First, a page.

Roundtable: Area Congressional Reps Are Up Against Debt Ceiling
Friday, July 29, 2011
Borrowing by the federal government has become so rampant the debt ceiling must be raised if Washington is going to pay the bills, especially if tax increases are off the table. How are our local repressentatives bearing u under the pressure?
This morning President Obama said that time is running out for Congress to reach an agreement on raising the debt ceiling. Borrowing has become so rampant the ceiling must be raised if Washington is going to pay the bills, especially if tax increases are off the table. But Republicans and Democrats can't agree on how much more borrowing should be allowed. The consequences of making a compromise are both political and financial. The consequences of NOT making a compromise could be disastrous, as the U.S. government goes into default.
There a disagreement here between the parties, and between moderate and conservative Republicans.
Guests: Michael Smolens, government and Politics editor, San Diego Union Tribune
Katie Orr, metro reporter, KPBS News
Matthew Hall, correspondent, San Diego Union Tribune
FUDGE: The debt ceiling tests the nerve and the loyalty of San Diego members of Congress, and it's back to the starting line for medical marijuana shops. It's from, July†29th, and this is the midday Roundtable. I'm Tom Fudge, and we're talking about the no, sir of the week as it affects San Diego. Joining me around the Roundtable are Michael Smollens, Katie Orr, and Matthew Hall. Michael is government is politics editor for the UT. And Michael, good to see you.
SMOLLENS: Good to be here, Tom.
FUDGE: And Katie Orr didn't have far to go, she came from the KPBS news room, where she is the metro reporter.
ORR: Thank you, Tom.
FUDGE: And Matthew Hall is a correspondent for the Union Tribune thanks for being here.
HALL: Happy to be here.
FUDGE: You can chime in on the topic by calling 1-888-895-5727. This morning, President Obama made a public statement saying the time is running out for Congress to reach an agreement on raising the debt ceiling. Borrowing has become so ramp not, the ceiling must be raised. Especially given that tax increases are off the table. Republicans and Democrats can't agree on how much more borrowing should be allowed. The consequences are both political and financial. The consequences of not making a compromise could be economically disastrous. There are agreements here between the parties and between moderates -- moderate and conservative Republicans. And Michael, where do we begin?
SMOLLENS: Well --
FUDGE: Would you like to suggest a place?
SMOLLENS: We were talking, Tom, unlike other stories where we digest, this is happening right now. Speaker John Boehner is rewriting the bill. We we know, last night he was not able to get the vote. As you mentioned it was more a split in the party than the partisan split, and the tea party conservatives objected. What they're looking at now, is a bill that would allow the debt ceiling to be raised by a billion dollars, and cut that amount of money as well, but it would hinge a future raising of the debt ceiling next year on a beg your pardoned budget amendment. This makes this less pal to believe to Democrats. Speaker Boehner is really on the hook because he did suffer a setback last week, and is facing a revolt within his party.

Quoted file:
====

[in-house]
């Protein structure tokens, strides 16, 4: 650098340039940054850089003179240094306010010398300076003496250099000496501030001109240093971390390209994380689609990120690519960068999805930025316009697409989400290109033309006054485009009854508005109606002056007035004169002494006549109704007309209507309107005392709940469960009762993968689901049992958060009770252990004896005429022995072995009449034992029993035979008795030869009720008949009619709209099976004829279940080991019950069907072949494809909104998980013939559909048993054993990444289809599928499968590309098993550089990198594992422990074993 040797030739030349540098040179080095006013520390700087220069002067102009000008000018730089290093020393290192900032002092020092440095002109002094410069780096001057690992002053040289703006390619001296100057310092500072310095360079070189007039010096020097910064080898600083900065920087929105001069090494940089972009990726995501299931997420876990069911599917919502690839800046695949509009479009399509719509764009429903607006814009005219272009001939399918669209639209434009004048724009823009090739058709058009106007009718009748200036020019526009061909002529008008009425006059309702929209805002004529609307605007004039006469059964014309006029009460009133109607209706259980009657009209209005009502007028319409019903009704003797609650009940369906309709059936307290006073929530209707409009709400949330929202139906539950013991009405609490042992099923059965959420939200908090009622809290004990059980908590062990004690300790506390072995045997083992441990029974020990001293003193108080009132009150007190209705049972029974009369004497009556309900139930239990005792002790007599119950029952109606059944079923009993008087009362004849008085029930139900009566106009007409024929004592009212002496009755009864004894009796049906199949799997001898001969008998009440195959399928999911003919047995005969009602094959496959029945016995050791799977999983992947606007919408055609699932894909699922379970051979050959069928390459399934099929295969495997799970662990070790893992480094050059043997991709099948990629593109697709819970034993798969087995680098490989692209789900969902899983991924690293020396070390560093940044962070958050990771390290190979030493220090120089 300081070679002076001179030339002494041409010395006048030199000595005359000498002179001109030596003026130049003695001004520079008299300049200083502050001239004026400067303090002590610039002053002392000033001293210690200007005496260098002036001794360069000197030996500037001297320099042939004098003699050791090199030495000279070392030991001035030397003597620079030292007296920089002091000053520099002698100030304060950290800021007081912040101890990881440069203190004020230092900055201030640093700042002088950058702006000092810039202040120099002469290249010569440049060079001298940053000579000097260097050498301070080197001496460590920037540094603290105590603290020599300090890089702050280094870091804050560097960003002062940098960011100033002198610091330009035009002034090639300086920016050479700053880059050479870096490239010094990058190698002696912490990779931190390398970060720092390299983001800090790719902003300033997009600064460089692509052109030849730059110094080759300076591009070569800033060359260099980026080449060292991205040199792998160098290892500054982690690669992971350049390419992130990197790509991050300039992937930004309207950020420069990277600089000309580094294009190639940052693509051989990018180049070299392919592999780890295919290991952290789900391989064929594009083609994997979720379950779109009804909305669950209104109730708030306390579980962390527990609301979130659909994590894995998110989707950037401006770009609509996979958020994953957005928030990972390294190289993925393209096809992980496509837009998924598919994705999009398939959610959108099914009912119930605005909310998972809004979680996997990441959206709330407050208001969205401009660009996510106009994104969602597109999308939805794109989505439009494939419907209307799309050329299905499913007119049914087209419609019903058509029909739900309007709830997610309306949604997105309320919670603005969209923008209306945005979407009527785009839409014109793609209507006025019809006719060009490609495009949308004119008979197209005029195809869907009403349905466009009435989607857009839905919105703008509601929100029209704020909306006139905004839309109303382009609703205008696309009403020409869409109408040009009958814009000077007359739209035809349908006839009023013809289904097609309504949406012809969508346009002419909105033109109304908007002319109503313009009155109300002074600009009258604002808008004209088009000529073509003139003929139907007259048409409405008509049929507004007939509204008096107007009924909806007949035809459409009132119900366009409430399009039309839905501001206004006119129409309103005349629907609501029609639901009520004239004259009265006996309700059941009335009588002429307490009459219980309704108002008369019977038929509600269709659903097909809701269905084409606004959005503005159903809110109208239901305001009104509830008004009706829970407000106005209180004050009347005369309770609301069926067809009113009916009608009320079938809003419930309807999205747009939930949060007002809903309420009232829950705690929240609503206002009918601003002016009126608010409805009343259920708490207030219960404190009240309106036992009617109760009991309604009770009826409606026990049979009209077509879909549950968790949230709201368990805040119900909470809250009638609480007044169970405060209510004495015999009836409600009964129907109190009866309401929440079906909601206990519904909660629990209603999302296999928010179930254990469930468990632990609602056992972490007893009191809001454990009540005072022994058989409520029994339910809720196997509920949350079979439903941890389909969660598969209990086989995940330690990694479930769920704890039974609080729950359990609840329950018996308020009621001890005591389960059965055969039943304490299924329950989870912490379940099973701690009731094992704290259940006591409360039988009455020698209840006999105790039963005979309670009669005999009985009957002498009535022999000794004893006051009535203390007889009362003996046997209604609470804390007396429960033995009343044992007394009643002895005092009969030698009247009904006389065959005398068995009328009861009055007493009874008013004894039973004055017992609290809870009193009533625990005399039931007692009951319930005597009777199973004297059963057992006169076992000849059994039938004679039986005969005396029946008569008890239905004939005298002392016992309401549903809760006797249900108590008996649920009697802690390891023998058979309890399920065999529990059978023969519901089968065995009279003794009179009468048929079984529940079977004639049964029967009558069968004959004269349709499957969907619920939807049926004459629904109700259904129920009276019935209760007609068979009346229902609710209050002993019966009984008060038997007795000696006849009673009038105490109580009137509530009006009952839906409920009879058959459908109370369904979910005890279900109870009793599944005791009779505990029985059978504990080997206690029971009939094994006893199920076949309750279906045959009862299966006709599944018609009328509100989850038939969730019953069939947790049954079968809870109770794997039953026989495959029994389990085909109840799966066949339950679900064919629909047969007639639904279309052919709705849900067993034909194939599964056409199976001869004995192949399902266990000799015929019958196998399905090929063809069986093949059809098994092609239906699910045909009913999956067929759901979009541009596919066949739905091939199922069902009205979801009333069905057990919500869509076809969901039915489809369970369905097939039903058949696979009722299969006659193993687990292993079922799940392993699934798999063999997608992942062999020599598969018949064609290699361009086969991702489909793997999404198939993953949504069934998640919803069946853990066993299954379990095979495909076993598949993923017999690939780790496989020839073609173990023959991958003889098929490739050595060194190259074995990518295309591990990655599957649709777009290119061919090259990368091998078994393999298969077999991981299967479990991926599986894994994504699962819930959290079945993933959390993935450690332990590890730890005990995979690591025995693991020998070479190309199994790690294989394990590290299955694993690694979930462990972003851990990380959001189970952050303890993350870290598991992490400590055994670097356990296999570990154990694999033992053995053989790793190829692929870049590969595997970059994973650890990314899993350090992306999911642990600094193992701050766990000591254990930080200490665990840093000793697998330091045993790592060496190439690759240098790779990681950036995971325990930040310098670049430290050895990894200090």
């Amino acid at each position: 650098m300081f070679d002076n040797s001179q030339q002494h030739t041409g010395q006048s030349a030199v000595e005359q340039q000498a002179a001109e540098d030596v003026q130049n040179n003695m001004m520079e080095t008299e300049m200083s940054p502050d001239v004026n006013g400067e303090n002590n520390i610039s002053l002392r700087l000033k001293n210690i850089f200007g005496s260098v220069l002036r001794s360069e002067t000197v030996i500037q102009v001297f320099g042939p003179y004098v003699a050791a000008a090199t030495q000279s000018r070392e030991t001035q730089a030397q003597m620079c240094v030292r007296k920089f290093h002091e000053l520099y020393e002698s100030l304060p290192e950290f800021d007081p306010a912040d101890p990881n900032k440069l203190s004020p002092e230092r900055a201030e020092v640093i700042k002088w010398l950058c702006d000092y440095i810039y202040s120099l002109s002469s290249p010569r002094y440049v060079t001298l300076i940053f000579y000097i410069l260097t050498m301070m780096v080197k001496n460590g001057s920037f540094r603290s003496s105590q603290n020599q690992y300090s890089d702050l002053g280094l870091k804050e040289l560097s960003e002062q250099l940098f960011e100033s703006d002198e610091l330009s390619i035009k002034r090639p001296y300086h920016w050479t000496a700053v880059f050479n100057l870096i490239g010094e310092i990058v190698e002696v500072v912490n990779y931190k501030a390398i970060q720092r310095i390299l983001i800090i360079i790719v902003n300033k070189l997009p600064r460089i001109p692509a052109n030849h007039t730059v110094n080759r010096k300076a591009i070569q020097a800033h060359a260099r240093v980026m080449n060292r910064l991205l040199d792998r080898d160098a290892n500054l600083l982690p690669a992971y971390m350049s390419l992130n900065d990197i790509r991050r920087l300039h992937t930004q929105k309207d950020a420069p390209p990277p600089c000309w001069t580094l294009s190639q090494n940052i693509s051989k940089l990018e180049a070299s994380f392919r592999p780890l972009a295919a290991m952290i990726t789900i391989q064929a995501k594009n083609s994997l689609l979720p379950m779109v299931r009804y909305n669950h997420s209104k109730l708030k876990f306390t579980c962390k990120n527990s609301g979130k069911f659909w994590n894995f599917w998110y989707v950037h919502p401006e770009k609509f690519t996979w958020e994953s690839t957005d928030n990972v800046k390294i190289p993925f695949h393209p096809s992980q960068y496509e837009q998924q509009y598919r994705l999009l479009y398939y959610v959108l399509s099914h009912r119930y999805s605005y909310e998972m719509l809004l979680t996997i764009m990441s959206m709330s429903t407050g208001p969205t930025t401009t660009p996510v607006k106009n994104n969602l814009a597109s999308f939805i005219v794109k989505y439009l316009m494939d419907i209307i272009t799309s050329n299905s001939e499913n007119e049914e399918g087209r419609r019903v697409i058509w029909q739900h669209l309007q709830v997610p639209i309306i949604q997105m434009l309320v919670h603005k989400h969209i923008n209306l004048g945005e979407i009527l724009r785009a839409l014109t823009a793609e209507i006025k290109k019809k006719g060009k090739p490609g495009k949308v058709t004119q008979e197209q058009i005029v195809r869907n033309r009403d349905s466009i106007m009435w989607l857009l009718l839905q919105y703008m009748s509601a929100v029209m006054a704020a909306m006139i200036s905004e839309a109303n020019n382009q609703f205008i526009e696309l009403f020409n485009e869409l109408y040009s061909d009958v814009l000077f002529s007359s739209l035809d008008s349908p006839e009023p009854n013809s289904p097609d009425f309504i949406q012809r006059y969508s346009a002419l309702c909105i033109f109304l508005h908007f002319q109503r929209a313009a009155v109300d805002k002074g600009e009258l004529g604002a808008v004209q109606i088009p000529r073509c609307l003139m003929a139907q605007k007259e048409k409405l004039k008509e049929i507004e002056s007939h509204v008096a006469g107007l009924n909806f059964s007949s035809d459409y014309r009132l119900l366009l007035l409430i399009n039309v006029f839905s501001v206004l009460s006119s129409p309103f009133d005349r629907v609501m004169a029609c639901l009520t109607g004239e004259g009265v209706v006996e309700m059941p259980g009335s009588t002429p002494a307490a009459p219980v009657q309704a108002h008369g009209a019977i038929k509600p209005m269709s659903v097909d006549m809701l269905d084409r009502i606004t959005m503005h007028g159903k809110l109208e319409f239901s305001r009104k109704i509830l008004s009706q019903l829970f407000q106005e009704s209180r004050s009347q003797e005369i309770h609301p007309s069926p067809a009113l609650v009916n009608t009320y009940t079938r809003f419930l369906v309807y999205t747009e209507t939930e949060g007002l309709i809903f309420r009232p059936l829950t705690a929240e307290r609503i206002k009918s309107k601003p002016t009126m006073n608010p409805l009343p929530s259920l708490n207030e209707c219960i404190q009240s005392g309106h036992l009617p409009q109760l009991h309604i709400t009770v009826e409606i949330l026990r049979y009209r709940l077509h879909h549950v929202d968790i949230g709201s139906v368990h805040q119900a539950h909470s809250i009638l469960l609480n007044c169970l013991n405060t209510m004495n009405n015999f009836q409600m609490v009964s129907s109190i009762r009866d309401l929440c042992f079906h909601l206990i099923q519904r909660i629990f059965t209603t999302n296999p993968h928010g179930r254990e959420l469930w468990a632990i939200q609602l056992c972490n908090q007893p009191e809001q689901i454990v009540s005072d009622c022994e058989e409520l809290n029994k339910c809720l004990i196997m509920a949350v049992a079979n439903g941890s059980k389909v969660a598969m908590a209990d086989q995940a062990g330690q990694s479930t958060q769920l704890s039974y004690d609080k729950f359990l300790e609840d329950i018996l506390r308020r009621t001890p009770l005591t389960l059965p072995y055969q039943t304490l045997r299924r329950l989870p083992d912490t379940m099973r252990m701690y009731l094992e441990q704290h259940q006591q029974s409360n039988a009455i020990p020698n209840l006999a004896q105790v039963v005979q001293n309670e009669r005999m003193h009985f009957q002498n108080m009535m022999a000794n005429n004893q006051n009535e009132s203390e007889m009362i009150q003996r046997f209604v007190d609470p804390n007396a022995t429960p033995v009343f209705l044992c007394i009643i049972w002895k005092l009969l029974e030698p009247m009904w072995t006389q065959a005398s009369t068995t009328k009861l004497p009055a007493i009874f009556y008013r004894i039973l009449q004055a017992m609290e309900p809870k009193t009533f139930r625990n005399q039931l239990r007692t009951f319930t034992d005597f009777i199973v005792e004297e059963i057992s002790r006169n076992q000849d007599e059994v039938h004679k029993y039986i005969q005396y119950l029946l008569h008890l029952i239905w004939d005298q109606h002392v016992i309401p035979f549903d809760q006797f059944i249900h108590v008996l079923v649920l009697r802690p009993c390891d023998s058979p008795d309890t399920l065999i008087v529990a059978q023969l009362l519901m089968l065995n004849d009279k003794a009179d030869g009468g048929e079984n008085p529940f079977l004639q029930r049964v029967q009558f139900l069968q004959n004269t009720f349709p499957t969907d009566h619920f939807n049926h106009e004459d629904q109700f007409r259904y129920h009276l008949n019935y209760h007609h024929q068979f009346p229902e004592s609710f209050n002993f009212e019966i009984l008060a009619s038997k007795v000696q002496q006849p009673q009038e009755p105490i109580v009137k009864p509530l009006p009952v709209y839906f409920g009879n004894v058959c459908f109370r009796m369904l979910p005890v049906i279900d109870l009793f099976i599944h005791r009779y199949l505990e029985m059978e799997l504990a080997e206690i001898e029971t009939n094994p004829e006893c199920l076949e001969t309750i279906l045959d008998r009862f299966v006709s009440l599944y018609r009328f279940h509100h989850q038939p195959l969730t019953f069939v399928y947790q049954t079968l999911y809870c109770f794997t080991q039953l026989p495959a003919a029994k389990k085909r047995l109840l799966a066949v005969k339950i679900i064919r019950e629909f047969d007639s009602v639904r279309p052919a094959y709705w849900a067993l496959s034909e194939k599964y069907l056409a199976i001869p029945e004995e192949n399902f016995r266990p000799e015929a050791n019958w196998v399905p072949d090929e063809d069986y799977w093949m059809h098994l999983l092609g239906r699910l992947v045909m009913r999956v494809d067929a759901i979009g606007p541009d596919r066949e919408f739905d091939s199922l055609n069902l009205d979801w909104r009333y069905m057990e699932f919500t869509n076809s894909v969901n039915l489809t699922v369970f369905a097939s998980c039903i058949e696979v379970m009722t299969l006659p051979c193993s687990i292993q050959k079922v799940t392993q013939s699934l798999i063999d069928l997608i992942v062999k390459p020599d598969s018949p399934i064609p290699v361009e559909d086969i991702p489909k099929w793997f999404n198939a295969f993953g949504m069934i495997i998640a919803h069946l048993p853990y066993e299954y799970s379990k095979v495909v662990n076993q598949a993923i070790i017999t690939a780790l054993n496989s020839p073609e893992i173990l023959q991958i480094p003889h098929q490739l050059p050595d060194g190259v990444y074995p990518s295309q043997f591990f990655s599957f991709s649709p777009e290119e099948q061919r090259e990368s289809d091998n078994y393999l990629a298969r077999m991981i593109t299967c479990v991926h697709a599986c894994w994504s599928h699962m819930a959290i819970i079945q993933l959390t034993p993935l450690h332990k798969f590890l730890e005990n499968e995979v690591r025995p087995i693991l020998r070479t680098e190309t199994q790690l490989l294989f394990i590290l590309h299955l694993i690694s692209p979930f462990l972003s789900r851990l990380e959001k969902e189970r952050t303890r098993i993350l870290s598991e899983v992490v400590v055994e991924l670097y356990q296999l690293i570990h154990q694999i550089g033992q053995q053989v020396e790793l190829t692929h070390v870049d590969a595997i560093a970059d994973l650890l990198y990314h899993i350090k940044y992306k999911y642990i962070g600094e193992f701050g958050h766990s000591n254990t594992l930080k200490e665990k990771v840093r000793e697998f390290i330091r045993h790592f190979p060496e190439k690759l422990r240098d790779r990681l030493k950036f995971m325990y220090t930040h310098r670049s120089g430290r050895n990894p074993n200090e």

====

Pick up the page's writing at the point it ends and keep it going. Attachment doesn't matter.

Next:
FUDGE: Even if he gets Republicans to pass this house bill, it's not going to be accepted by the Senate, which is controlled by Democrats.
SMOLLENS: Correct. The people gang this outer, who knows if they'll be right ultimately, but the deal will come out of the Senate, and it just depends on what that looks like, as Senator harry reed hasn't fashioning a measure. Ultimately they may have to go with something along the lines that Republicans originally wanted. The key dividing line is that Republicans want a lower debt ceiling raise, and another won't during next year's election accept, and the Democrats won't stand for that.
FUDGE: We've got a presidential election coming up next November, and the Republicans want this issue, the ghost of debt ceilings past to revisit us during the election season.
SMOLLENS: They think it works for them. The law of unintended consequences. The more likely scenario is that the credit ratings drop, and that means more pain for the nation.
FUDGE: I bet a lot of the people are hearing, if the debt ceiling isn't raised and we any into default, the consequences are going to be horrible. Are they?
SMOLLENS: It would panic the markets, so the experts say, around the world. That in itself is a big enough concern. But it also means that interest rates for everything would go up, buying a home, a car, and so forth. Then there's the issue of that's speculative at this point, but do Medicare and Medicaid services start drying up? More personal, do Social Security checks start drying up? There's a whole litany of things. Nobody is -- they still find it hard to fathom that we would go into a default. The real question is whether the credit rating eight be lowered even if they get some sort of patch through deal. They're not going to get the grand deal that the president is talking about.
FUDGE: If you have an opinion on the debt ceiling, let us know what it is. 1-888-895-5727. Michael, a couple more things for you. Looking at our congressional representatives, the Republican side at the very least, is everybody from San Diego backing Boehner or do we have some tea party trouble makers who think that he's giving into the democrats?
SMOLLENS: Remember, tea party folks, it was Tom Fudge who called you trouble makers.
FUDGE: I think they would be very proud of being called trouble makers in this instance.
SMOLLENS: True. The San Diego delegation as a whole has been keeping a low profile. This has been a problem with conservativeship. You've got Darryl Issa, a real businessman, and he knows the issues confronting the kitchen should we get into default and a lowering of the credit rating. Bilbray is in the same boat. Duncan hunter, his district is more conservative, so he was holding his options open, giving the notion of support to barren, but not committing to anything. That proposal has changed. That's where they're coming from. And Susan Davis and Bob Filner have been sticking with the democratic point of view waiting to see what happens.